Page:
The Doomsday Clock is an internationally recognized design that conveys how close we are to destroying our civilization with dangerous technologies of our own making. First and foremost among these are nuclear weapons, but the dangers include climate-changing technologies, emerging... Read More
Sharon Squassoni, a member of the Bulletin’s Science and Security Board, has directed the Proliferation Prevention Program at the Center for Strategic and International Studies since 2010. She formerly advised Congress as a senior specialist in weapons of mass destruction at the Congressional Research Service and served in nuclear nonproliferation and policy planning positions at the State Department and at the Arms Control and Disarmament Agency.
Lynn EdenRobert RosnerRod EwingLawrence M. KraussSivan KarthaThomas R. PickeringRaymond T. PierrehumbertRamamurti RajaramanJennifer SimsRichard C. J. SomervilleSharon SquassoniDavid Titley
In keeping the hands of the Doomsday Clock at three minutes to midnight, the members of the Bulletin of the Atomic Scientists Science and Security Board mean to make a clear statement: The world situation remains highly threatening to humanity, and decisive action to reduce the danger posed by nuclear weapons and climate change is urgently required.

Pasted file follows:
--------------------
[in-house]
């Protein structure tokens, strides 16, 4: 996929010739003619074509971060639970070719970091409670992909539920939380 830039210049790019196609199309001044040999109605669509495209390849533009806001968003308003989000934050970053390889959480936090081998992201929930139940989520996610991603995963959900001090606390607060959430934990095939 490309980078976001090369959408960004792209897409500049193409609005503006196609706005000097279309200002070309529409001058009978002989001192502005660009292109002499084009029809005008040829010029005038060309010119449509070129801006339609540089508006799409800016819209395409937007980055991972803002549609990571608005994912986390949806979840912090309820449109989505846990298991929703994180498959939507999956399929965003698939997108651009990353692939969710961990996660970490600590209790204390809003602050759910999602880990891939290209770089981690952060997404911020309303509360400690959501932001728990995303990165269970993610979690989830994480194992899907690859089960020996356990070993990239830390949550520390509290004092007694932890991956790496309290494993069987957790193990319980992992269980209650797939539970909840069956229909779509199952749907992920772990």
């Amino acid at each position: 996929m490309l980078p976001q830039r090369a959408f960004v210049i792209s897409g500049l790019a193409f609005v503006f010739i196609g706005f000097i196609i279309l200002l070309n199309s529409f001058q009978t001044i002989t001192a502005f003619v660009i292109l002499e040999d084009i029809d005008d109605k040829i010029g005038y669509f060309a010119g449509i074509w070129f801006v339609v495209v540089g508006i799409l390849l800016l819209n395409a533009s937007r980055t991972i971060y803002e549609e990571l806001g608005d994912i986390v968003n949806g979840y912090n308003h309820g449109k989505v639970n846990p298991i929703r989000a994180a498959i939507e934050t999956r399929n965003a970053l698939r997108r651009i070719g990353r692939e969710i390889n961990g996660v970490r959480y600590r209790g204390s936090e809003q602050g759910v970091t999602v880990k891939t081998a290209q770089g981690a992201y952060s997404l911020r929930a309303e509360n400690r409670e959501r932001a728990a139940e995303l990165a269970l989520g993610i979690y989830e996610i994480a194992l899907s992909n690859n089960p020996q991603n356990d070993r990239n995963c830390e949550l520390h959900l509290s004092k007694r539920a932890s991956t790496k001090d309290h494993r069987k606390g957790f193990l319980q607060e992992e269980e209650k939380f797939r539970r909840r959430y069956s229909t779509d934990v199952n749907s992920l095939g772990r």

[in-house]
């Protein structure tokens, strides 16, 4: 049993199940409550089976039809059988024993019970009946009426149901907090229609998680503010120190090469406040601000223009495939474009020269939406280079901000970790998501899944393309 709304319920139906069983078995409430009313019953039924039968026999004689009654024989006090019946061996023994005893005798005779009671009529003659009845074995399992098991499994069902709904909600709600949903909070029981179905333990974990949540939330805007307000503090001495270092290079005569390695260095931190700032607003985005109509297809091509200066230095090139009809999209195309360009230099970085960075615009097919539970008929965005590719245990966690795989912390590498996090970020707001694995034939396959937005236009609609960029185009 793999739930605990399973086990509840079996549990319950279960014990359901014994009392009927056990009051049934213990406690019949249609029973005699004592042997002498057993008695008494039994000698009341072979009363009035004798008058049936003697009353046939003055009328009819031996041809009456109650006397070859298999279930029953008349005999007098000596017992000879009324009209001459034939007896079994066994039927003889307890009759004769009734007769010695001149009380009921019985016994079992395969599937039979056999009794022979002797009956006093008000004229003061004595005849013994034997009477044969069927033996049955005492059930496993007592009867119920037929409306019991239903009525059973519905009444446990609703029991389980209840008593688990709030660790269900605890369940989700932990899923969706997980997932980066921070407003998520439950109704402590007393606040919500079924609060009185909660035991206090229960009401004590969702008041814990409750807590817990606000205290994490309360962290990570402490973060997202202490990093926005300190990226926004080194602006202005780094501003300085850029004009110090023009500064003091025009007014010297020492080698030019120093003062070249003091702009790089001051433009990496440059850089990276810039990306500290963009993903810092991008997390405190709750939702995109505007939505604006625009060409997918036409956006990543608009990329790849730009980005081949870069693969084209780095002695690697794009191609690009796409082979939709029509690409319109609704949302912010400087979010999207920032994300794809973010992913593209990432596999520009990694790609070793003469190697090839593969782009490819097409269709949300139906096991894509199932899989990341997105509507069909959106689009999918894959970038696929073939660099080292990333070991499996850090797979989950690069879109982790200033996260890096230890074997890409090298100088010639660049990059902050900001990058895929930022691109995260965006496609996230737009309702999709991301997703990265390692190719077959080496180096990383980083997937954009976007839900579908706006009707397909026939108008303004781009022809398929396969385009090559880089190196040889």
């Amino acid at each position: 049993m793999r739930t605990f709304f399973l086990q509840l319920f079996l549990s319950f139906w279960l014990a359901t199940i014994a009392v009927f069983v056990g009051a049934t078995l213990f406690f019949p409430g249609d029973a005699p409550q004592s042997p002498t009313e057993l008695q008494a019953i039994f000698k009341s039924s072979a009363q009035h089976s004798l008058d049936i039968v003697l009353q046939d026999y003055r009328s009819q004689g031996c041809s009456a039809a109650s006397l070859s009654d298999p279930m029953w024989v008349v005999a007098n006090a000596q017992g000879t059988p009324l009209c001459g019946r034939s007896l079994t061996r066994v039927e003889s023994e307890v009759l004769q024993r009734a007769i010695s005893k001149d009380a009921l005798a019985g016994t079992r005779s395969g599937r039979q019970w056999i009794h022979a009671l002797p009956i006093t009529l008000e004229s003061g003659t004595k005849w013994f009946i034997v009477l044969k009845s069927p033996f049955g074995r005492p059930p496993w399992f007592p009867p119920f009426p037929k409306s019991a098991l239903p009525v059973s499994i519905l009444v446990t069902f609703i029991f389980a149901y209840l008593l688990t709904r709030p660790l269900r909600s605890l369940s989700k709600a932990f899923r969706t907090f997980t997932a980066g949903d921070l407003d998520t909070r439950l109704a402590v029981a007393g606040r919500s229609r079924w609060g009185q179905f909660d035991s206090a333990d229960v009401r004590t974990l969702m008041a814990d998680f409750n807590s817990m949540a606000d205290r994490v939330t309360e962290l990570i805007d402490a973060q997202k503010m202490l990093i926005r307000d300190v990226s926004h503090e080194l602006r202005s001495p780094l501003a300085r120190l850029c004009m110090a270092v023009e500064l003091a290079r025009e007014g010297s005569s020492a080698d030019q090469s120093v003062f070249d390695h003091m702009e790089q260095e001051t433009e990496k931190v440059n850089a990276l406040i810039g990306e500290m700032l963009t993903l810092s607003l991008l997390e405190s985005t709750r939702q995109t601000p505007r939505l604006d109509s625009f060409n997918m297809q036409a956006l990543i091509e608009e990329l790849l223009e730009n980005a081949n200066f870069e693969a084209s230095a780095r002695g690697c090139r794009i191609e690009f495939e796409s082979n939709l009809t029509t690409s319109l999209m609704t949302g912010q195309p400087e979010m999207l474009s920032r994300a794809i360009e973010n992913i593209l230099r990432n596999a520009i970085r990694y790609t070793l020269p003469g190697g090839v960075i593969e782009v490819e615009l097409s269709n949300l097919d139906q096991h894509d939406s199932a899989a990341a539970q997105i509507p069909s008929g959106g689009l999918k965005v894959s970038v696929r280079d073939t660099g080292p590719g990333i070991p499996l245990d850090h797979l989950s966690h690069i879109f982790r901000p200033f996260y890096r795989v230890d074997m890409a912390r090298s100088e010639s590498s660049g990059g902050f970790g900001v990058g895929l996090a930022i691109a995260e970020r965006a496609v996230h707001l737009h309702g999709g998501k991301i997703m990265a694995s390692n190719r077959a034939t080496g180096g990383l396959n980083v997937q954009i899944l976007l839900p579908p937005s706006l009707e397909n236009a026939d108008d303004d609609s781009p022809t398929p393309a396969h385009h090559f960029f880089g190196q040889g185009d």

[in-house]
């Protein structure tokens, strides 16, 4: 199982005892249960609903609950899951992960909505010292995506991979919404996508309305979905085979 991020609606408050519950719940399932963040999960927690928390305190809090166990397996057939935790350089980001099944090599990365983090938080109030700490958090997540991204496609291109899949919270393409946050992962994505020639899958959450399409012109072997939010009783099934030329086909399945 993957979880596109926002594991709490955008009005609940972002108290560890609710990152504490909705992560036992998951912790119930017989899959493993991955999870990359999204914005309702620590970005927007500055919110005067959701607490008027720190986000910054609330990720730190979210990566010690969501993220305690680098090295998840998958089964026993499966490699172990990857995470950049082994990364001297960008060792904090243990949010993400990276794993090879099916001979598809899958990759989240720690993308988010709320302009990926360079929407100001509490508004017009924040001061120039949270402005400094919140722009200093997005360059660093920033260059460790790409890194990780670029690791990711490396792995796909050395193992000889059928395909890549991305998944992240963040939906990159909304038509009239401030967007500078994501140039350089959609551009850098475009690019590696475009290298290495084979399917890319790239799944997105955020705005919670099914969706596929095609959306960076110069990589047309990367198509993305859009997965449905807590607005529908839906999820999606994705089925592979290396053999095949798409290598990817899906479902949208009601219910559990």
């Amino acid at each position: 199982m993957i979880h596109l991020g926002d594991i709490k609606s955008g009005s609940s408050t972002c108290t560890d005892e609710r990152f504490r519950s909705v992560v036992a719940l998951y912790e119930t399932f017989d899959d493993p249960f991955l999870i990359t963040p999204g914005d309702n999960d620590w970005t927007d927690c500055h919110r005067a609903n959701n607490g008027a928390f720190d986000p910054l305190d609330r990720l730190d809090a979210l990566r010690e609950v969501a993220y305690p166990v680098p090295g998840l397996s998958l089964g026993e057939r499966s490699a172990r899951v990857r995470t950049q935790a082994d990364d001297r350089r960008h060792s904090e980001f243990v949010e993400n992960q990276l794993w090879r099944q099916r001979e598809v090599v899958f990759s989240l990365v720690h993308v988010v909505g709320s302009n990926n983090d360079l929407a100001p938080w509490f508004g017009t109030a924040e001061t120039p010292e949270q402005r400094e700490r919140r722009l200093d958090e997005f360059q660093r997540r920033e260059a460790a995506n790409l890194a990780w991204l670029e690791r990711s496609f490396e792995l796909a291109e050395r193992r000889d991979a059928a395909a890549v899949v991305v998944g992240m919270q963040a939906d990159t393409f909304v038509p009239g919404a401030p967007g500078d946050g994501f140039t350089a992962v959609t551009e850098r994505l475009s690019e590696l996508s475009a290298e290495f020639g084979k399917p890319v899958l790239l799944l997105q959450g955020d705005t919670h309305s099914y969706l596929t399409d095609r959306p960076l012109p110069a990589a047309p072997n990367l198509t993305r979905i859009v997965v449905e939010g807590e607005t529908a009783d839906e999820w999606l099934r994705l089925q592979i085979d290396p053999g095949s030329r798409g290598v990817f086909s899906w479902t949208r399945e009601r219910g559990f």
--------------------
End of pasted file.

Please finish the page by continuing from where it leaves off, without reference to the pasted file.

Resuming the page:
Lynn EdenRobert RosnerRod EwingSivan KarthaEdward "Rocky" Kolb Lawrence M. KraussLeon LedermanRaymond T. PierrehumbertM. V. RamanaJennifer SimsRichard C. J. SomervilleSharon SquassoniElizabeth J. WilsonDavid TitleyRamamurti Rajaraman
Today, more than 25 years after the end of the Cold War, the members of the Bulletin of the Atomic Scientists Science and Security Board have looked closely at the world situation and found it so threatening that the hands of the Doomsday Clock must once again be set at three minutes to midnight.
Charles Forsberg suggests that nuclear energy holds the kernel of energy independence, that it can be a force for peace, and that it can remove "energy demands as a cause of war," citing the West's oil interests in the Middle East as a reason for military interventions.